"I Am Wall Street"

Reporting on Politics and Policy.
Oct. 27 2011 10:50 AM

"I Am Wall Street"

A friend passes on this samizdat anti-Occupy one-pager, first found at Occupy Chicago.


It's amusing, but 1) it's not original.* The text first appeared in a chain e-mail in 2010, sent around Wall Street, printed by (among other places) Business Insider. And 2) it suffers from the fatal conceit of most conservative anti-Occupy anger. There are diehard socialists and minarchists and (worst of all) Parecon devotees in the mob, but the demands they all agree on are ones that would put the wealth gap where it was 10 or 15 years ago. Slightly higher taxes on the rich. No loopholes for corporations. (This idea is actually embraced, in a different form, by Republicans.) If you got every Occupier to the table and forced him to choose only one demand, based on what I've seen here and at Rebuild the Dream events, I think they'd choose campaign finance reform and the undoing of Citizens United. That wouldn't effect the average Wall Streeter in the adverse way described here. For now, anti-Occupiers still choose to view the movement in cartoon terms.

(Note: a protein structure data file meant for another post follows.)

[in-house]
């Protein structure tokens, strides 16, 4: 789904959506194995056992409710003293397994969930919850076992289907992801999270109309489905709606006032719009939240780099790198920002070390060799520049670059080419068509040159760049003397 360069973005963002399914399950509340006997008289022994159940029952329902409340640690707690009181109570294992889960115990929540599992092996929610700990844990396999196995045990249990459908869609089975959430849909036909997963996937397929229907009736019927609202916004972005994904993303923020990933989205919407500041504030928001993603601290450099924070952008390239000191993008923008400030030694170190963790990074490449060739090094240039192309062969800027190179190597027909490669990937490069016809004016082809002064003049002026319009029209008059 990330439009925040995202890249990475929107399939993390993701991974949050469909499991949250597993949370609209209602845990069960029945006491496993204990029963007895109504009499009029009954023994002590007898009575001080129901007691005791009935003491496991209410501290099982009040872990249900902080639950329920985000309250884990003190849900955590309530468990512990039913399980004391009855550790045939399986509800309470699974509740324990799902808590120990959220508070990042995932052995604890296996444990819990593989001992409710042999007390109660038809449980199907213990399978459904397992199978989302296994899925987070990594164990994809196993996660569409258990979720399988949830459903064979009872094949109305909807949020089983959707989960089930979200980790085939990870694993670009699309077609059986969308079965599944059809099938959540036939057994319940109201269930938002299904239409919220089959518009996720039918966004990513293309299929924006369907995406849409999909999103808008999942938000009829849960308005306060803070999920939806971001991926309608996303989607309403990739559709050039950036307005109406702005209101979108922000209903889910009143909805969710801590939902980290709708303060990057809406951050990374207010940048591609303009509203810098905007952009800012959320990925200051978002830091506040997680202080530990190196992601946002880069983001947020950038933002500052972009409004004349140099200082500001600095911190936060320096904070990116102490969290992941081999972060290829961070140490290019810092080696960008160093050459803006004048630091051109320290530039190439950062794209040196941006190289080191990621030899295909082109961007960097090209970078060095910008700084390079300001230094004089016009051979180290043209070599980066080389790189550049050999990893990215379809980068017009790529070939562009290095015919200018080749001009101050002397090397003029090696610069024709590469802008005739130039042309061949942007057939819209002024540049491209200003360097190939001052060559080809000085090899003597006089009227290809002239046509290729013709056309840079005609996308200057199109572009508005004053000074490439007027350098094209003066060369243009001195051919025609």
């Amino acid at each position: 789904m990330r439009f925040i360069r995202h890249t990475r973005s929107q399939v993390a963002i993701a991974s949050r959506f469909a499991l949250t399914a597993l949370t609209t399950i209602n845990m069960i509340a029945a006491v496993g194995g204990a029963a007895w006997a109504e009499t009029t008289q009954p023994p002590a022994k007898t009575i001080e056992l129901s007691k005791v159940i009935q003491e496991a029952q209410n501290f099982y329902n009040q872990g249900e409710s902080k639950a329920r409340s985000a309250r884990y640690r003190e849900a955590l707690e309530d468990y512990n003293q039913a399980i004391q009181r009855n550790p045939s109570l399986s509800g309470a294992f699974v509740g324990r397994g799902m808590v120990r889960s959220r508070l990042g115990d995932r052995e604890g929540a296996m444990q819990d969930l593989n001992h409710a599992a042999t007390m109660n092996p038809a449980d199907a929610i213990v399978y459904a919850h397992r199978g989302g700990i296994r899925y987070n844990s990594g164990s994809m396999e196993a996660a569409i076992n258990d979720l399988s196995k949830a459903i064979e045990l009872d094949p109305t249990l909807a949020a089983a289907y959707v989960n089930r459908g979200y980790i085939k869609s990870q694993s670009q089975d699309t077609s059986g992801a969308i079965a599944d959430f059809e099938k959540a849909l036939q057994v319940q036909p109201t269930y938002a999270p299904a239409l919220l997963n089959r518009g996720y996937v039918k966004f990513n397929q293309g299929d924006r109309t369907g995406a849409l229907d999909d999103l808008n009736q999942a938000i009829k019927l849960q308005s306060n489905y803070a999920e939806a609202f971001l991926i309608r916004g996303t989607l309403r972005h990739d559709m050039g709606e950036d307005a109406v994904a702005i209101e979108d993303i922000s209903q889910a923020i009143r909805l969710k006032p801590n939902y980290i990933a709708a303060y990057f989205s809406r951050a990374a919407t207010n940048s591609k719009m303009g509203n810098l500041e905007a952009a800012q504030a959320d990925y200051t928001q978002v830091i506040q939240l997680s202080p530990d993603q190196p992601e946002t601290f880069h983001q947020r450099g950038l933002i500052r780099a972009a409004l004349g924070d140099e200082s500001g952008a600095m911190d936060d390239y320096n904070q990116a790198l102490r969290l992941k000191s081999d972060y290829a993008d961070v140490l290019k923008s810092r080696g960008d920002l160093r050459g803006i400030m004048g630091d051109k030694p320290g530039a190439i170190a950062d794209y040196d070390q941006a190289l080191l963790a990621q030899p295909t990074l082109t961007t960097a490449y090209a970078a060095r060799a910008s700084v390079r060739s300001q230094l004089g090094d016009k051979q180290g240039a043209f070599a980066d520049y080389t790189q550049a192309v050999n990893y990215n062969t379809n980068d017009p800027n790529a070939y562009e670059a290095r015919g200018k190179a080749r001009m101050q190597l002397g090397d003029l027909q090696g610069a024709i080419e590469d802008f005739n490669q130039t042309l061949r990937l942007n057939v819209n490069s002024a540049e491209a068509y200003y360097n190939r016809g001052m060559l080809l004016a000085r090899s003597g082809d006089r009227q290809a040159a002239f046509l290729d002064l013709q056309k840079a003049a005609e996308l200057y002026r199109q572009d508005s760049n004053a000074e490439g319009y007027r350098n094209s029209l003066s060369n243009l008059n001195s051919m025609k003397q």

While we're on it: I don't think the Wall Streeter stopping "buying the $80,000 car," and instead buying one for $40,000, has the same adverse effect on the economy as a jobless person going off unemployment and ceasing to spend money on luxuries at all.

*Thanks to a couple of people for reminding me about this.

David Weigel is a Slate political reporter. 



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